Guernsey calf life-changing for Loganville teen

Colleen Kottke Associate Editor
Now Media Group


Perseverance paid off handsomely for Levi Kindschi.

The Loganville teen penned last year's winning entry for the 2015 Wisconsin Guernsey Breeders' Association calf essay contest essay. For his efforts, the 15-year-old was awarded registered fall Guernsey calf Jens Gold Dandy Ohum Bug.

While writing a 250 word essay may not seem like a daunting task to some, Kindschi said it was especially challenging for him.

"Writing an essay if very hard for me as I have ADHD and memory issues. So, I've been writing essays (for this contest) for a few years and last year I finally won," Kindschi said.

One of the topics for the essay contest is "What a Guernsey calf would mean to me". To Kindschi the presence of his calf whom he affectionately calls "Bug" has been life-changing.

"I don't know where I would be today without her," Kindschi said. "It's opened a whole new world for me where I've been able to meet a whole new group of amazing people in the Guernsey industry."

Kindschi's mother, Tara, says her son has taken the responsibility of caring for Bug seriously. While Tara and her husband, Bill, were raised on a farm, the family currently lives on a hobby farm near Reedsburg. In addition to Bug, Levi owns two Holsteins (which are housed and milked on a neighboring farm) and a second Guernsey heifer.

"Levi gets up every morning at 5 a.m. every day to feed her before he gets on the school bus at 6:30 a.m. — no questions asked," Tara Kindschi said. "If he has something going on where he has to be gone, for him to take the responsibility to find someone to care for his animals is huge."

Tara says her son travels to the neighboring farm to milk and care for his cows several times a week.

"While we're once removed from the farm, Levi makes a point of being involved by milking for the neighbors. He's made plans and now has a focus," Tara Kindschi said.

Finding time in his busy schedule to compete at shows with his calf has been a balancing act for the Kindschi family who runs a family business Kindschi Pedal Pulls. The family often spends weekends running two to three kiddie pedal pulls around the state. Last year the family ran 55 pedal pull events.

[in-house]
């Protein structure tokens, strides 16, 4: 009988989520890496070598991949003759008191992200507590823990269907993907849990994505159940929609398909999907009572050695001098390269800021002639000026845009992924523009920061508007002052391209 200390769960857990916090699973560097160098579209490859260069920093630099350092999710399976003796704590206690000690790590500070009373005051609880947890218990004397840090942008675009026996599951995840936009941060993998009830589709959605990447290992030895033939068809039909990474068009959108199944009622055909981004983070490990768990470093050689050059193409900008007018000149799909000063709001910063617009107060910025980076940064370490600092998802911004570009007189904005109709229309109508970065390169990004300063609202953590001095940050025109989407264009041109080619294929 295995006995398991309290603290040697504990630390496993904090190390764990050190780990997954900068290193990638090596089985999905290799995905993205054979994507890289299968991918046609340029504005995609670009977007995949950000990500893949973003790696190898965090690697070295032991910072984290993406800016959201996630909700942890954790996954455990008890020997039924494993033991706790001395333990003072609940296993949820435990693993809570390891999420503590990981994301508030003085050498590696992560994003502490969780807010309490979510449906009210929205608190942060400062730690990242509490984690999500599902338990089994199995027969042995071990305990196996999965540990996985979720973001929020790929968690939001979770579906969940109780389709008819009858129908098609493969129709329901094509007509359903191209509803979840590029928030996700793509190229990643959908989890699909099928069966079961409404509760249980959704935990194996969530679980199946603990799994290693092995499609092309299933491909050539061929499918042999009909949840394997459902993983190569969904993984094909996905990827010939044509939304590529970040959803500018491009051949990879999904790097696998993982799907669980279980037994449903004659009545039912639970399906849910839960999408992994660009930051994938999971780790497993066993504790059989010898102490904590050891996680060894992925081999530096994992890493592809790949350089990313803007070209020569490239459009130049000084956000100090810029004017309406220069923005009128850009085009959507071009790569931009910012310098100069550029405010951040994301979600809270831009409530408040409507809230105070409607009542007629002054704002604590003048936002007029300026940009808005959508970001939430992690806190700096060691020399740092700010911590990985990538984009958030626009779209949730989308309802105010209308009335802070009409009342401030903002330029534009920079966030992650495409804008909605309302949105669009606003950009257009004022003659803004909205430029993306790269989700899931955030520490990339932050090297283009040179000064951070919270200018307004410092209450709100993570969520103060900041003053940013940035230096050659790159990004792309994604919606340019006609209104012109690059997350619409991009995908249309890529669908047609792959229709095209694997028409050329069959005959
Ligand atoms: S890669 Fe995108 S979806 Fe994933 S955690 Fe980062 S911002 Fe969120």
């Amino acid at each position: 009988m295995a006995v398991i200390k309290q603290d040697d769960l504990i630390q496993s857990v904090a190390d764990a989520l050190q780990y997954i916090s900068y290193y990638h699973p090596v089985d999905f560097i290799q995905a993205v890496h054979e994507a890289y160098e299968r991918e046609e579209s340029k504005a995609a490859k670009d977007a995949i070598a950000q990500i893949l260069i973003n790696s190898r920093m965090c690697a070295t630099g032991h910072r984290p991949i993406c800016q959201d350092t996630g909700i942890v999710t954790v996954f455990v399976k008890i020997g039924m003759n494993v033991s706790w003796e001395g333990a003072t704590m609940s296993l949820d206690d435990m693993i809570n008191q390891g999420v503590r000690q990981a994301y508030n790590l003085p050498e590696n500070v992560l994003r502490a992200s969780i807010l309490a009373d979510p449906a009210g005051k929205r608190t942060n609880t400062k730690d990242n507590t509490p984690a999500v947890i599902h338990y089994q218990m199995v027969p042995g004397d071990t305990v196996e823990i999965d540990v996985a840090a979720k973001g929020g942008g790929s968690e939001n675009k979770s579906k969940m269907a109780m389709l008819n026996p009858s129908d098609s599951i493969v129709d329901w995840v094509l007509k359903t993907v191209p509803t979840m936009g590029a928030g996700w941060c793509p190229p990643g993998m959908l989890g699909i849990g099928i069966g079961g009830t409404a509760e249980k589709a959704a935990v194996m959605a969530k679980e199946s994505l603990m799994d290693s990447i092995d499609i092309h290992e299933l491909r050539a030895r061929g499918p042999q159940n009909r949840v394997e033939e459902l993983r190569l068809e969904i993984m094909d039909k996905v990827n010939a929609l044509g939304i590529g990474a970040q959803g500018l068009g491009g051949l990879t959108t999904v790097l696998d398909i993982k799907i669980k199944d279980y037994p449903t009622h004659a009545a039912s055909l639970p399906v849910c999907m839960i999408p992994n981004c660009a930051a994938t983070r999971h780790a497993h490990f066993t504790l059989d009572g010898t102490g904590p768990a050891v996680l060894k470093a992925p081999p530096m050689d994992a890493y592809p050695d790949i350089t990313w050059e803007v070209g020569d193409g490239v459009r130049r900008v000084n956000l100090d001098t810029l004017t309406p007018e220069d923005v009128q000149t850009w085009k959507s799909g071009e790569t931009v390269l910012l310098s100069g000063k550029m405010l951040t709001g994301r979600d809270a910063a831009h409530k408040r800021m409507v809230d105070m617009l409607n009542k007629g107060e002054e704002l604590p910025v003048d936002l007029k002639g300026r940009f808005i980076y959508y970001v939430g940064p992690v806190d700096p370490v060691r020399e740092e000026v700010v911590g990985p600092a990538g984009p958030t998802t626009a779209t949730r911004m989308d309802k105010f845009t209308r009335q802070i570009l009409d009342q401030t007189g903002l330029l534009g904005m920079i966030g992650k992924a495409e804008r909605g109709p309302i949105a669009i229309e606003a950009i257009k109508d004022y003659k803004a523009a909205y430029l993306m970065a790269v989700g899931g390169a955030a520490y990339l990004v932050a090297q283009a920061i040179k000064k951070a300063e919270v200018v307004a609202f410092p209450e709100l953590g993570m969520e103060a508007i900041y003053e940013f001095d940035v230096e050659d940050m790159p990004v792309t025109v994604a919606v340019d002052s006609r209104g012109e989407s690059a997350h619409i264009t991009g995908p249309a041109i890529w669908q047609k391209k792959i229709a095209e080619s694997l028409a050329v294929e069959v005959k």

"That's how Levi has earned money to buy his animals. So we have to coordinate things to make sure we have enough employees on hand to run the events and find a way for Levi to show his animals," Tara Kindschi said. "We wouldn't have been able to do this without teamwork from a lot of friends."

The Reedsburg Area High School sophomore says he and Bug accomplished much her first year in the show ring. Bug was named the Grand Champion Guernsey at the Sauk County Fair last summer. The duo finished 5th in open class and 3rd in the junior class in the Guernsey division at World Dairy Expo in October.

"What enjoy most in the show ring is how well I'm doing for not being raised on a dairy farm," Kindschi said. "Sometimes showing is really competitive especially in the Holstein classes, but the people from the Guernsey industry were so nice to me and made sure that we had everything we needed."

Tara Kindschi says she has been impressed by the outreach of folks from the Wisconsin Guernsey Breeders' Association since Levi took ownership of Bug.

"You would not believe the number of people that checked on us to make sure we knew what was going on and had what we needed and let us know about upcoming shows," Tara Kindschi said. "It was teamwork from the Guernsey breeders to make sure that this kid and his calf was welcome wherever they went. And at the shows, even the competitors in his class wanted to make sure that Levi and his calf did their best. That's huge."

Bug has done so well that she has even been nominated for All American and Junior All American Honors.

Tara Kindschi says that owning and showing Bug has allowed her son to experience success.

"What's important is that he didn't buy Bug, he earned her which gives him way more feeling for her in the first place," she said. "It's not just getting the calf but what you do with her afterward."

And the 15-year-old has big plans.

"After I graduate from high school I see myself becoming a dairy farmer," Kindschi said. "Luckily my parents are very supportive of me building my herd."

This year's winner of the essay contest will be recognized by the Wisconsin Guernsey Breeders' Association during its annual convention on March 4-5 in Siren, WI.